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Heyward-Washington House

Built in 1772, “Charleston’s Revolutionary War House” was the town-home of Thomas Heyward, Jr., Revolutionary patriot and signer of the Declaration of Independence. Located in the original walled portion of the city, the house features magnificent Charleston-made furniture and a formal 18th century garden.

Though known as the Heyward-Washington House today, the building at 87 Church Street has been home to many families. In 1794 the house was sold to Judge John Grimké, father of future abolitionists and women’s rights activists Sarah and Angelina Grimké. According to local tradition, the Grimké sisters learned to hate the injustices of slavery as children watching the treatment of the enslaved people in their home.

Thirteen years her senior, Sarah was Angelina’s godmother and the two remained close throughout their entire lives, living together for most of that time. In 1819 Sarah accompanied her sick father to Philadelphia for medical treatment and was impressed by the care rendered to him by the Society of Friends, or Quakers. Briefly returning to Charleston after his death, she settled permanently in Philadelphia in 1821 and converted to Quakerism. Angelina joined her in Philadelphia by 1829 and also became a Quaker.

The Grimké sisters were sought out by the abolitionist movement when a letter written by Angelina was published in The Liberator without her knowledge. In May 1837 they joined leading women abolitionists from Boston, New York, and Philadelphia at the first Anti-Slavery Convention of American Women, held to expand women’s anti-slavery actions to other states.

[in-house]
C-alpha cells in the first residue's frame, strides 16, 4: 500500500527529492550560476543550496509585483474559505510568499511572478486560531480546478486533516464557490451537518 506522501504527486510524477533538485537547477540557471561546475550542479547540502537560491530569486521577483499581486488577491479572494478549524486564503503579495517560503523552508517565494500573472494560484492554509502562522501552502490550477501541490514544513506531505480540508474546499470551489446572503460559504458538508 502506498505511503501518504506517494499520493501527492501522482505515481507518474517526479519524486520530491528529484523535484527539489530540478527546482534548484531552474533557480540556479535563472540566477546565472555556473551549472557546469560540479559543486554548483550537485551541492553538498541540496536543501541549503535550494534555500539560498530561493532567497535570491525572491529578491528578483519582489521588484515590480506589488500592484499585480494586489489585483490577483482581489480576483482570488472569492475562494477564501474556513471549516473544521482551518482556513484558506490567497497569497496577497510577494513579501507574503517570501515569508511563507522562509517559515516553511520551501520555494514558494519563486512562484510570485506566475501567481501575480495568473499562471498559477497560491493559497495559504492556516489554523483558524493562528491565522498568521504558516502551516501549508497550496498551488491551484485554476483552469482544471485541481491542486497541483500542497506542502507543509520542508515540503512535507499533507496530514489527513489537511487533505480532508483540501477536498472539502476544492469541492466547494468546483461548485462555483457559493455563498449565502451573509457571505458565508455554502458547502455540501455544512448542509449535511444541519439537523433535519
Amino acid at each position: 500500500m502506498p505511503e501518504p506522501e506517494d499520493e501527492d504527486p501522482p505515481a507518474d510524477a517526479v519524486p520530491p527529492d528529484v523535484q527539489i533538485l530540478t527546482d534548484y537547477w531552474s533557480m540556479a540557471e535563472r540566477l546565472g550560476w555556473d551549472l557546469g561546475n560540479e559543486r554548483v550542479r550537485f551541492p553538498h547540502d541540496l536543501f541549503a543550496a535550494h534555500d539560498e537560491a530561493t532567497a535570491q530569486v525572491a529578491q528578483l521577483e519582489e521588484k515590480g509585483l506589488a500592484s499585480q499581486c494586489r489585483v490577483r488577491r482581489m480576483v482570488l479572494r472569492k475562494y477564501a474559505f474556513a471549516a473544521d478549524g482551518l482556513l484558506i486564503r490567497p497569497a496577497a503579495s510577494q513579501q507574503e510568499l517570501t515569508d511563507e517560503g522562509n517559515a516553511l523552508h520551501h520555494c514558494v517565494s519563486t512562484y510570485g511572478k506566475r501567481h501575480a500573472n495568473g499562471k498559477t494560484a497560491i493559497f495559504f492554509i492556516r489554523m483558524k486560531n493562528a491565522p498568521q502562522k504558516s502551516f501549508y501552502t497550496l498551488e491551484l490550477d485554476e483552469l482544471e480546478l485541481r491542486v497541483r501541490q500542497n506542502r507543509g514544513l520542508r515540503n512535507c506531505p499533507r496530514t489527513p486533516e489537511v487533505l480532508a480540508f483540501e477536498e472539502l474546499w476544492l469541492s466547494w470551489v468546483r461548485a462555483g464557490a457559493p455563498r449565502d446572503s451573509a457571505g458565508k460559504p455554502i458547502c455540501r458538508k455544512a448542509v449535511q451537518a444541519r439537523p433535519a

Both Sarah and Angelina wrote pamphlets directed to their southern contemporaries. Copies of Angelina’s Appeal to the Christian Women of the South were publicly burned by the Charleston postmaster, prompting a warning to Mrs. Grimké that her daughters should not return to Charleston under threat of arrest.

After Angelina married, the sisters retired from public life but did continue to support anti-slavery and suffrage organizations. They also provided assistance to a number of Grimké family enslaved, including three men who were the sons of their brother, Henry, and an enslaved woman.


Monday-Saturday: 10 am -5:00 pm (last tour at 4:30 pm)
Sunday: 12:00 – 5:00 pm (last tour at 4:30 pm)

Admission for to your choice of The Charleston Museum, the Heyward-Washington House or the Joseph Manigault House – Adults: $12 for 1 location, $18 for 2 locations, $25 for all 3 locations; Youth (13-17): $12 for 1 location; Children (3-12): $5 for 1 location; Children under 3: Free


87 Church Street
Charleston, SC 29403

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